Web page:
And Yet They
How American Women Won the Right to Vote
And Yet They Persisted is a
comprehensive history of the women’s suffrage movement in the United States, from 1776 to 1965
First of all I love the Title. Like Sen. Elizabeth Warren These women Persisted.This book is a shining example of why Protest like the Black Lives Matter protest we have going on now in this Country are needed. When social change is needed you have to be heard. When you have a Man as Ignorant and divisive as Donald Trump in the White House you have to be heard.
Most suffrage histories begin in 1848,
when Elizabeth Cady Stanton first publicly demanded the right to vote at the Women’s Rights Convention in Seneca Falls, New York. And they end in 1920, when Tennessee became the 36th state to ratify the 19th Amendment, removing sexual barriers to the vote. And Yet They Persisted traces agitation for the vote over two centuries, from the revolutionary era to the civil rights era, excavating one of the greatest struggles for social change in this country and restoring African American women and other women of color to its telling.
In this sweeping history, author Johanna Neuman demonstrates that American women defeated the male patriarchy only after they convinced men that it was in their interests to share political power. Reintegrating the long struggle for the women’s suffrage into the metanarrative of U.S. history, Dr. Neuman sheds new light on such questions as:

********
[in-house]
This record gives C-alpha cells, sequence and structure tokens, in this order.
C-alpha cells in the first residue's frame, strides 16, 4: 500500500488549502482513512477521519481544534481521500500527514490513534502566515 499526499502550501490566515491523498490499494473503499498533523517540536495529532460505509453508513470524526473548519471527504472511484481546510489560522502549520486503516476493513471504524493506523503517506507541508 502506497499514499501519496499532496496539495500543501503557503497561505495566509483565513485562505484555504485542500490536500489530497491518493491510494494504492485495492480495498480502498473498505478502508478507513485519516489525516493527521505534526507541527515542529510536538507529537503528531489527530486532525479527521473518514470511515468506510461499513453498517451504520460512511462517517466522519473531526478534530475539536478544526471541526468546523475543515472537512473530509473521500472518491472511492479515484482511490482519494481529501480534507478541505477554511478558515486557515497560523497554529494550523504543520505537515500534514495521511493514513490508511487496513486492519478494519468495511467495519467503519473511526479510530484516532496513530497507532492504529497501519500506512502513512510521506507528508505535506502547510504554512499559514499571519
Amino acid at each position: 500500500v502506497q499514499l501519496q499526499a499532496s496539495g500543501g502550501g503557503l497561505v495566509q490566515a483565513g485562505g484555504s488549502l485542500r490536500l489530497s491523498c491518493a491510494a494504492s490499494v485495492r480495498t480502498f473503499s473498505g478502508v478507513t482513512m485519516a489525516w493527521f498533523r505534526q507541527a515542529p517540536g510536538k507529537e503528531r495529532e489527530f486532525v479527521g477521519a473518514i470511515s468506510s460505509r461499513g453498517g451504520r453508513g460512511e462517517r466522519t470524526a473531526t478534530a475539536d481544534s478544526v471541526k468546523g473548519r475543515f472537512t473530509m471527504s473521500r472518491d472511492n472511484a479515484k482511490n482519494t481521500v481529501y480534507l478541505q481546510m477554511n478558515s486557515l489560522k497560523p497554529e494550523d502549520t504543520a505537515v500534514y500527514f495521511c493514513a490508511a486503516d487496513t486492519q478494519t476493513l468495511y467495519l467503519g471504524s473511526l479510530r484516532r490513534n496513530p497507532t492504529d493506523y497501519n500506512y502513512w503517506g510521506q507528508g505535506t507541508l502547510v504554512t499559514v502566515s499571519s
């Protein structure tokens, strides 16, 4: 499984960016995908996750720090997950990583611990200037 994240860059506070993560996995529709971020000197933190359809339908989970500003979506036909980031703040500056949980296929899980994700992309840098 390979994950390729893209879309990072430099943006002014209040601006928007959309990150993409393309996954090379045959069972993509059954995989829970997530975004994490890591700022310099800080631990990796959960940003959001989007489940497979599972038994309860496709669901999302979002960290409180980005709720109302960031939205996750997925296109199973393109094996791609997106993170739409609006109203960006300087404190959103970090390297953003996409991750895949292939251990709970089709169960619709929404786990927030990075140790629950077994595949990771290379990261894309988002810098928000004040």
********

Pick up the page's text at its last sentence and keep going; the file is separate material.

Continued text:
- Why it took so long to achieve equal voting rights for women
- How victories in state Womens suffrage campaigns pressured Congress to act
- Why African American women had to fight again for their rights in 1965
- How the struggle by eight generations of female activists finally succeeded
What would this country or even the world be like if the women did not win the right to vote? This is a
history book written by Johanna Neuman that answers this question with historical accuracy. This is a
book that goes way back to the beginnings of women’s suffrage and how they overcame the many
issues dealing with economics and politics and constitutional law to make everyone feel like they have
something to offer. The word that is important to women at all the various generations of women
wanting to vote is ‘ratification’.
Johanna Newman has written a textbook for a Women’s Studies program and even as part of a survey
course in American history of the late 19th and 20th centuries that would provoke many discussions on
this topic of the ‘suffragists’ and ‘suffrage’ and the many issues that they brought forth in and for
society at times and for the future.
My favorite area of the book was all the photographs of the famous women and men who believed that
we all should have the right to vote without the many restrictions that were used as literacy tests, etc.
This book is a living history of these times and we can still learn from them. This text would be a good
supplemental text for even an American government course when studying the US Constitution. This
is and enjoyable read for anyone interested in learning about this era inAmerican history.
John Wiley & Sons, Inc./Blackwell